The Black Death Is The Murderer Of Millions - 1312 Words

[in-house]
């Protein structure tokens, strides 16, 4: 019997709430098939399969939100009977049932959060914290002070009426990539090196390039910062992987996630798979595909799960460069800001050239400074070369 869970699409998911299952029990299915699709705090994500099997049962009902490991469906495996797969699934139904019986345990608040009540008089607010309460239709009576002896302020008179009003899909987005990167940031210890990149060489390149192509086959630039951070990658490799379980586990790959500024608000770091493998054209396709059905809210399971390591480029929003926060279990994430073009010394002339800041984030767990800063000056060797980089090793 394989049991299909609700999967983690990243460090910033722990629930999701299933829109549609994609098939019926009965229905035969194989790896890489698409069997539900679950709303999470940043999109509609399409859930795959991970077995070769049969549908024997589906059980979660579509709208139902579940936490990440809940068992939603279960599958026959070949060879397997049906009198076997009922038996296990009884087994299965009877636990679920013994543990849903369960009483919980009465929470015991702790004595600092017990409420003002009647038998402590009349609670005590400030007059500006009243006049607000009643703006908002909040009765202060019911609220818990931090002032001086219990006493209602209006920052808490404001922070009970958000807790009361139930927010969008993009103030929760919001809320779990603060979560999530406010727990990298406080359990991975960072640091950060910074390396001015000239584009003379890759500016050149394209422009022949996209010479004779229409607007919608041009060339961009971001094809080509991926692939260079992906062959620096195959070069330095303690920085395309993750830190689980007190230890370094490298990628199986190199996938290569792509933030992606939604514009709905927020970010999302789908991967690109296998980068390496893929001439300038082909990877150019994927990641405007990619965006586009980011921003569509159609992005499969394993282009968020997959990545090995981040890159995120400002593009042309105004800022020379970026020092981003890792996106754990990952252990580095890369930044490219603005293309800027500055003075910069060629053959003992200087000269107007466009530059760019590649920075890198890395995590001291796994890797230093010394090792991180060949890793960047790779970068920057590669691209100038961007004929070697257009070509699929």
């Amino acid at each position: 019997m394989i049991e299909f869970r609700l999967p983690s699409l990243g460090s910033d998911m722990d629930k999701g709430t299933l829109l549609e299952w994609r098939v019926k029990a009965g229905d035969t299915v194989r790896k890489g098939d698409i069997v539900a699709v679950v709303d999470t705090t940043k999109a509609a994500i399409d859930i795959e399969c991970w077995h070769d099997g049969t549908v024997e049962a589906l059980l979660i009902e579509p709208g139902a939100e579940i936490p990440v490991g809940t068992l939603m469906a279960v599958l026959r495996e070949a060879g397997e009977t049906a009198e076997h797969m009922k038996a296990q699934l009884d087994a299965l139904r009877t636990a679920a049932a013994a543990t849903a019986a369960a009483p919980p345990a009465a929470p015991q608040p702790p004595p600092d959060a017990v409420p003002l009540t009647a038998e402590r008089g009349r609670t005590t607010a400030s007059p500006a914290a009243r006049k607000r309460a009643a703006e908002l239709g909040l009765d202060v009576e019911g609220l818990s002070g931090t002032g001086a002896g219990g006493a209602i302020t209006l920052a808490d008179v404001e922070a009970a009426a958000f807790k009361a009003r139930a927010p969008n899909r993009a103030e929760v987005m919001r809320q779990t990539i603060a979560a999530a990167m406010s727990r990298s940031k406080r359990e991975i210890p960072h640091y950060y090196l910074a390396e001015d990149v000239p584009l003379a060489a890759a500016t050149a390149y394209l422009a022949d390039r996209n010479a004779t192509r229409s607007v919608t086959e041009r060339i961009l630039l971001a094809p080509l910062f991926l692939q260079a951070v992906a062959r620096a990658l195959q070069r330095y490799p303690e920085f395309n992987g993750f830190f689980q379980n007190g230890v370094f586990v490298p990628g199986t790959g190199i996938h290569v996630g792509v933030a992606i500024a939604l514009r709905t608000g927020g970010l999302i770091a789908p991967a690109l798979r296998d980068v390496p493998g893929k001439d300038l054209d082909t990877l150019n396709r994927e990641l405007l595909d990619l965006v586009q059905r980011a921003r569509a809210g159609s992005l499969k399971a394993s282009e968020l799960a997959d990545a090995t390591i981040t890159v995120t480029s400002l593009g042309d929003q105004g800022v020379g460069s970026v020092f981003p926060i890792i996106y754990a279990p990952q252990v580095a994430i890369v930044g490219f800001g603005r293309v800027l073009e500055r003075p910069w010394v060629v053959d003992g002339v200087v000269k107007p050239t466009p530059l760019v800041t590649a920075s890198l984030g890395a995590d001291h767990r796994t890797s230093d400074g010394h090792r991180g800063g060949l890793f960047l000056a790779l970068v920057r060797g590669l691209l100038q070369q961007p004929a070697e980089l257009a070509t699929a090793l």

Logan Jolicoeur Ms. Gillam English 1 Honors 24 March 2016 The Black Death The Black Death, which was the murderer of millions. People in the 1300’s were dying from a virus, that made them feel like they were in a nightmare. The Bubonic plague killed over â…“ of the European population, which was twenty million people, just in the first few years of the plague hitting Europe. Historians witnessing the plague describe it as horrific, disturbing, and a punishment from God. The Bubonic plague, or Black death, was the most devastating pandemics in human history causing the deaths of millions, losing valuable information, technology and people, increasing the knowledge of medical science and changing of society. The origins of the Black Death can be traced back to the Gobi desert in the 1320’s. No one really knows the sudden eruption of the plague, however from the desert it spread in all directions. One direction of great importance was going east towards China. China had started to suffer the Black Death during the 1330’s, this time is significant because amidst the High middle ages, trade expansion was going great, strengthening trade with Europe and Asia. With trade, ships were a key factor in spreading the disease between the continents. The rats carrying the disease known as bacterium Yersinia Pestis on the ships. These â€Å"death ships† arrived in 1347 in the Sicilian port of Messina, after a protracted amount of time sailing the Black Sea, when the people came to greet them, allShow MoreRelatedEssay about The Death Penalty1700 Words   |  7 Pages The death penalty is a very controversial subject. I think that we should use the death penalty instead of placing murderers, rapists, and people who commit treason in prison or letting them out on parol. People that commit the most heinous of crimes should receive the most heinous of consequences. Isnt that just the most fair way to deal with those offenders of the law? From 1930, the first year of which statistics are readily available from the Bureau of Justice Statistics, to 1967Read More The Death Penalty is Cruel and Unusual Punishment Essay examples1331 Words   |  6 PagesThe death penalty does not punish people for killing but for murdering someone. Murder is the unlawful, malicious, or permitted killing of one human being by another (Carmical 1). The slogan should be ?We execute people to show people that murder is wrong.? The death penalty is racist, it punishes the poor, it causes the innocent to die, it is not a deterrent against violent crime, and it is cruel and unusual punishment. The death penalty is wrong and it should be abolished. The death penaltyRead MoreEssay on The Death Penalty1400 Words   |  6 PagesCaught, you could be, electrocuted, gassed, or lethally injected? I highly doubt it. So what is it that is running through your mind? Do you honestly think you can murder or rape some innocent person and get away with it? I don’t think so. I feel the death penalty is a great concept. My philosophy is, why should someone that murdered an innocent human being still be able to breathe, while his or her victim cannot? Life without parole is a good idea, but that person is still getting the chance to breatheRead MoreEssay on Death Penalty1584 Words   |  7 Pagescontroversial topics in America today is the death penalty. Four thousands of years the death penalty has been used all over the world. In the earlier centuries the townsmen would hang people if they were accused as being a witch, but they were not witches at all. They merely knew a little more information than the next person. They were wro ngly accused, and that is why I see the death penalty as immoral, unethical and just wrong! People were put to death for no reason; they were accused because thereRead MoreCapital Punishment is an Appropriate Penalty For Murder Essay1451 Words   |  6 PagesLegal professor Ernest van den Haag believes that the death penalty is the good as in a punishment for terrible crimes that are committed. On the other hand professor of philosophy Hugo Adam Bedau thinks that the death penalty is not appropriate, do to it takes the lives of people that can not afford a good defense. I would have to agree with Ernest van den Haag. When a person commits a serious crime like murder, the only fitting penalty is death. Maldistribution inheres no more in capital punishmentRead More Death Penalty as an Effective Method of Punishment Essay1676 Words   |  7 PagesDeath Penalty as an Effective Method of Punishment An issue that has continually created tension in todays society is whether the death penalty serves as a justified and valid form of punishment. Whenever the word death penalty comes up, extremists from both sides start yelling out their arguments. One side says deterrence, the other side says theres a potential of executing an innocent man; one says justice, retribution, and punishment; the other side says execution is murder. CrimeRead MoreIn Cold Blood: Death Penalty1413 Words   |  6 PagesIn Cold Blood: Death Penalty Capital Punishment has been part of the criminal justice system since the earliest of times. The Babylonian Hammurabi Code(ca. 1700 B.C.) decreed death for crimes as minor as the fraudulent sale of beer(Flanders 3). Egyptians could be put to death for disclosing the location of sacred burial sites(Flanders 3). However, in recent times opponents have shown the death penalty to be racist, barbaric, and in violation with the United States Constitution as ...cruelRead MoreEssay on Capital Punishment1121 Words   |  5 PagesThis essay will reveal some of my personal reasons why as well as reasons we should support capital punishment in the United States. According to, â€Å"Capital punishment is the execution of a criminal pursuant to a sentence of death imposed by a competent court.† Meaning, the court decides if the criminal gets to be killed. Well it wasn’t always like that. There was a time long ago where even in religious beliefs stated that â€Å"Whoever sheds man’s blood, by man his blood willRead MoreBlack Man Who Was Suspected As The Killer Of A White Off Duty Police Officer Essay1726 Words   |  7 PagesTroy Davis, a black man who was suspected as the killer of a white off-duty police officer, was executed in 2011 with insufficient evidence in the state of Georgia (Bedau). There was no physical evidence or weapon presented in the prosecution and so they had to base their judgement all from eyewitness (Bedau). His execution raised an â€Å"international outcry† due to seven out of nine eyewitnesses contradicted their trial testimony and many of them confessed that they felt pressured or threatened byRead More The Death Penalty is Wrong Essay1057 Words   |  5 Pagesnbsp;nbsp;nbsp;nbsp;nbsp;The death penalty is absolutely outrageous. There is no real reason that the government should feel that it has the right to execute people. Capital punishment is murder just as much as the people being executed murdered. The is no need for the death penalty and it needs to be abolished. It goes against the Constitution which states that there will be no cruel and unusual punishment. There is nothing crueler than killing a person. nbsp;nbsp;nbsp;nbsp;nbsp;A perfect example of the death penalty